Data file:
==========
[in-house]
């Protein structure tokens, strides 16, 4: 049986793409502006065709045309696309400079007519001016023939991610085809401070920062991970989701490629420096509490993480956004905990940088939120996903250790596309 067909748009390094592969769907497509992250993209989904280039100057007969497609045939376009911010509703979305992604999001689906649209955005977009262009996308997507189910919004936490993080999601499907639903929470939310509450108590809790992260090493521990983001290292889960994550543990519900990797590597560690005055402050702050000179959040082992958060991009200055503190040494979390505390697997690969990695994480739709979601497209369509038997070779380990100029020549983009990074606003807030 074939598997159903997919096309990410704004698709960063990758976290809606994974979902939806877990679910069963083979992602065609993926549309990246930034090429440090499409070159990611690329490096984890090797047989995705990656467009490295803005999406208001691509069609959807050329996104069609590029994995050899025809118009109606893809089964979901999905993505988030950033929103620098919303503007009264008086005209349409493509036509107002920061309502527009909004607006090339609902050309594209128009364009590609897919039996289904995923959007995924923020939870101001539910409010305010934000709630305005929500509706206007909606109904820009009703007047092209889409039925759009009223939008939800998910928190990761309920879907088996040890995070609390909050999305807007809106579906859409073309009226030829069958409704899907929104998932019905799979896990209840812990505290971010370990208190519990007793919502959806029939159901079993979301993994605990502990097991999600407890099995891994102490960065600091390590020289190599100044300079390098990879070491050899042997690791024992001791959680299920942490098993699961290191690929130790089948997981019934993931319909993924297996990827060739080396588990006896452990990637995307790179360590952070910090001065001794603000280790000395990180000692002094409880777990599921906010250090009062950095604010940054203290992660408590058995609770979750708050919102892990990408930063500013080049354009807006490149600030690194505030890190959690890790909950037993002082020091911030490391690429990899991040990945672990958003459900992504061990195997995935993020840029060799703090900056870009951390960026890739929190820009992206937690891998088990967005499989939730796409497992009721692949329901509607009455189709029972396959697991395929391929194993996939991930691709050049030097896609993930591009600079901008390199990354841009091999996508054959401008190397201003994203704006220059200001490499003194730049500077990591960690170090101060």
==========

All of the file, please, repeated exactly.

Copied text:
[in-house]
């Protein structure tokens, strides 16, 4: 049986793409502006065709045309696309400079007519001016023939991610085809401070920062991970989701490629420096509490993480956004905990940088939120996903250790596309 067909748009390094592969769907497509992250993209989904280039100057007969497609045939376009911010509703979305992604999001689906649209955005977009262009996308997507189910919004936490993080999601499907639903929470939310509450108590809790992260090493521990983001290292889960994550543990519900990797590597560690005055402050702050000179959040082992958060991009200055503190040494979390505390697997690969990695994480739709979601497209369509038997070779380990100029020549983009990074606003807030 074939598997159903997919096309990410704004698709960063990758976290809606994974979902939806877990679910069963083979992602065609993926549309990246930034090429440090499409070159990611690329490096984890090797047989995705990656467009490295803005999406208001691509069609959807050329996104069609590029994995050899025809118009109606893809089964979901999905993505988030950033929103620098919303503007009264008086005209349409493509036509107002920061309502527009909004607006090339609902050309594209128009364009590609897919039996289904995923959007995924923020939870101001539910409010305010934000709630305005929500509706206007909606109904820009009703007047092209889409039925759009009223939008939800998910928190990761309920879907088996040890995070609390909050999305807007809106579906859409073309009226030829069958409704899907929104998932019905799979896990209840812990505290971010370990208190519990007793919502959806029939159901079993979301993994605990502990097991999600407890099995891994102490960065600091390590020289190599100044300079390098990879070491050899042997690791024992001791959680299920942490098993699961290191690929130790089948997981019934993931319909993924297996990827060739080396588990006896452990990637995307790179360590952070910090001065001794603000280790000395990180000692002094409880777990599921906010250090009062950095604010940054203290992660408590058995609770979750708050919102892990990408930063500013080049354009807006490149600030690194505030890190959690890790909950037993002082020091911030490391690429990899991040990945672990958003459900992504061990195997995935993020840029060799703090900056870009951390960026890739929190820009992206937690891998088990967005499989939730796409497992009721692949329901509607009455189709029972396959697991395929391929194993996939991930691709050049030097896609993930591009600079901008390199990354841009091999996508054959401008190397201003994203704006220059200001490499003194730049500077990591960690170090101060």